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Here’s How to Keep Your Workers Safe in Extreme Heat

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Labor Day has passed, signifying the unofficial end of summer, but the season isn’t actually over yet. Fall starts September 22, but that doesn’t mean temperatures will automatically acclimate.

In many parts of the country, the fall months can be scorchers, so it’s important to keep your workers safe from the heat. Working outside in hot weather takes a toll on the body, no matter what month it is, so use these tips to help your team stay healthy.

Watch for Heat Illness

If proper precautions aren’t taken, heat illness can lead to serious illnesses — i.e., heat stroke — or even death. Other sicknesses, including heat exhaustion, heat cramps and heat rash are also incredibly uncomfortable, but the good news is, they’re completely avoidable.

Both you and your team need to know the risk factors for heat illness. This will help everyone keep a watchful eye on working conditions, so you know when to make adjustments. According to the Occupational Safety and Health Administration, risk factors include:

  • High temperatures and humidity
  • Direct exposure to sunlight
  • No breeze or wind
  • Heavy manual labor
  • Zero recent exposure to hot workplaces
  • Minimal liquid intake
  • Wearing waterproof clothing

Despite being aware of risk factors, some employees might still fall ill. OSHA sites common symptoms of heat exhaustion as headache, dizziness or fainting; weakness and wet skin; irritability or confusion; and thirst, nausea or vomiting. If the person stops sweating, this could be a telltale sign of heat stroke, along with confusion, passing out, collapsing or seizures, according to the Agency.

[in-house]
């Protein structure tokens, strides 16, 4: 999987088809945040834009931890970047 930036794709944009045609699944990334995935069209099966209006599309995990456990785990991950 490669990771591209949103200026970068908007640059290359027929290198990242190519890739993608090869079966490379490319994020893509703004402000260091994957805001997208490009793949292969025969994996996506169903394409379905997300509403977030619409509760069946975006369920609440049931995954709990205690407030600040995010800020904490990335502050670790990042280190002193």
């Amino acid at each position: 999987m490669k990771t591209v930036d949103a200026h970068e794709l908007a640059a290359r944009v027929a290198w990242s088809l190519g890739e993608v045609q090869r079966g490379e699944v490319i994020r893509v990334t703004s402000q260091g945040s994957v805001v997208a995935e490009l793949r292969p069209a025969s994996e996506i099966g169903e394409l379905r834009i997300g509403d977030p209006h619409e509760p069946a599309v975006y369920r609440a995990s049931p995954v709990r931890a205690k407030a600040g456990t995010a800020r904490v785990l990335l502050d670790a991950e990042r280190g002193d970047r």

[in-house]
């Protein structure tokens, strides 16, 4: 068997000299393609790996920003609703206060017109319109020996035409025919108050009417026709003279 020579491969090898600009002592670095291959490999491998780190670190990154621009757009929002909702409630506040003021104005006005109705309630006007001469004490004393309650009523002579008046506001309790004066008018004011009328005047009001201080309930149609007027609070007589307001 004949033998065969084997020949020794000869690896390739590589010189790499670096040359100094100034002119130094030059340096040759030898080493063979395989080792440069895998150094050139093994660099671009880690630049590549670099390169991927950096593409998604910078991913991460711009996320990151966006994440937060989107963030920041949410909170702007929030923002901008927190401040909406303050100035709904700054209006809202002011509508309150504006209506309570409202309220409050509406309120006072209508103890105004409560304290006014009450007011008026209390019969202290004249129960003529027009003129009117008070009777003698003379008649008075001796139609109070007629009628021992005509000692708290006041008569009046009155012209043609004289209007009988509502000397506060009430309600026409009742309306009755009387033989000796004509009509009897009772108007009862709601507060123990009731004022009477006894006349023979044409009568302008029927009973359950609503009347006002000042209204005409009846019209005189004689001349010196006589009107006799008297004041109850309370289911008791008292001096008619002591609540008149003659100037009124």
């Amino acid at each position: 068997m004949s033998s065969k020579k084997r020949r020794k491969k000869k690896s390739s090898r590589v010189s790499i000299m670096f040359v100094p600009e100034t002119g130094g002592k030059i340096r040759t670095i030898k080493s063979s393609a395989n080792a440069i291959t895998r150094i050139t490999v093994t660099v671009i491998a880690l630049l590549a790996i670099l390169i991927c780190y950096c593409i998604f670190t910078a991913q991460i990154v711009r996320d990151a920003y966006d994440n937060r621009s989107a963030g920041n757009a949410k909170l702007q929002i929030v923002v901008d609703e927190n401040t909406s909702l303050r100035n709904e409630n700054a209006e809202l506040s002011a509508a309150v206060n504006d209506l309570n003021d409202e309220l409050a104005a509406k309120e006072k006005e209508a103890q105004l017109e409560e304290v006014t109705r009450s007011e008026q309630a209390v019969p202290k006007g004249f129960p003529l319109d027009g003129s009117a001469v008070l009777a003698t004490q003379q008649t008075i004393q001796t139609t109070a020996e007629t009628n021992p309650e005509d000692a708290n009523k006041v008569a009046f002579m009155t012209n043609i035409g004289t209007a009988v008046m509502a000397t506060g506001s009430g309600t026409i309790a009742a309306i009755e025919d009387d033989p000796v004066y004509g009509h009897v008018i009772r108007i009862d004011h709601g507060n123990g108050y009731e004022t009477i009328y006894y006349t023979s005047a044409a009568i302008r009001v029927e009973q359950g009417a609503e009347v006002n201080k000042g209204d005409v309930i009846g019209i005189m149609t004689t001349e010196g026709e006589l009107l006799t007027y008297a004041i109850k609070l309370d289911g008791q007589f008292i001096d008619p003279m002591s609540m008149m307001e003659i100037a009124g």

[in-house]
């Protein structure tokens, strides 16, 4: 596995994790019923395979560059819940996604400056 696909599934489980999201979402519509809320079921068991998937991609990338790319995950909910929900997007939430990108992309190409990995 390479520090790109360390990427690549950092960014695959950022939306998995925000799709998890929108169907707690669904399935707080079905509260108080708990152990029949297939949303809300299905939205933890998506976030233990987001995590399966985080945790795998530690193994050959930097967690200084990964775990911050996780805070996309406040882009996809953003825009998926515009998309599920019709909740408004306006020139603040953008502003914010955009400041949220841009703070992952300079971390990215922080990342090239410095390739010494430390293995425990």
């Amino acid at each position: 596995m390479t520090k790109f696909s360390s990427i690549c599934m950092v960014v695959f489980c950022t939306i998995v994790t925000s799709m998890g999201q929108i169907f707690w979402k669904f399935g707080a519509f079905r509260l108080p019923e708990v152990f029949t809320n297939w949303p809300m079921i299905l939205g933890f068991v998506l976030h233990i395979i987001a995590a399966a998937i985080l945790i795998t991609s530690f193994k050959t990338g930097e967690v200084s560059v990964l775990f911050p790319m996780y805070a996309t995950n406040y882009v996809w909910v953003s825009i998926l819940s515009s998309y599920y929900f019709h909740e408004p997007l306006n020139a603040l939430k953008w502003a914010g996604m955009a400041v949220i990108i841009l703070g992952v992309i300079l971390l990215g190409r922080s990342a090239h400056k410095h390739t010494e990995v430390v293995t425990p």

Operate on a Modified Work Schedule

During heatwaves, keeping a close watch on the weather is essential. Tools like OSHA’s Heat Smartphone App, a Wet Bulb Globe Thermometer, and the National Weather Service Heat Index can let you know when temperatures are nearing unsafe levels.

When temperatures reach sky-high levels, adjusting work schedules can be a smart way to lower your team’s exposure to heat, recommends OSHA. This could involve completely rescheduling all non-essential activities for a cooler day or at least shifting things around to ensure the most demanding work is completed during the coolest parts of the day. It’s also wise to consider splitting shifts and increasing your staff to lower fatigue.

The agency also advises always having employees stop work if the risk of heat illness is too great, because you can’t put a price on someone’s health. If you’re thinking of calling employees into work early, do realize humidity levels will likely be higher, along with employee fatigue, as getting up early will leave people exhausted, warns OSHA.

Keeping your team safe on the job should always be your top priority. Check the MAC Incorporated blog regularly for the latest tips to keep workers healthy and protected on your watch. The next time you need to hire, contact us to find engineering, maintenance and operations management professionals who put safety first!

 

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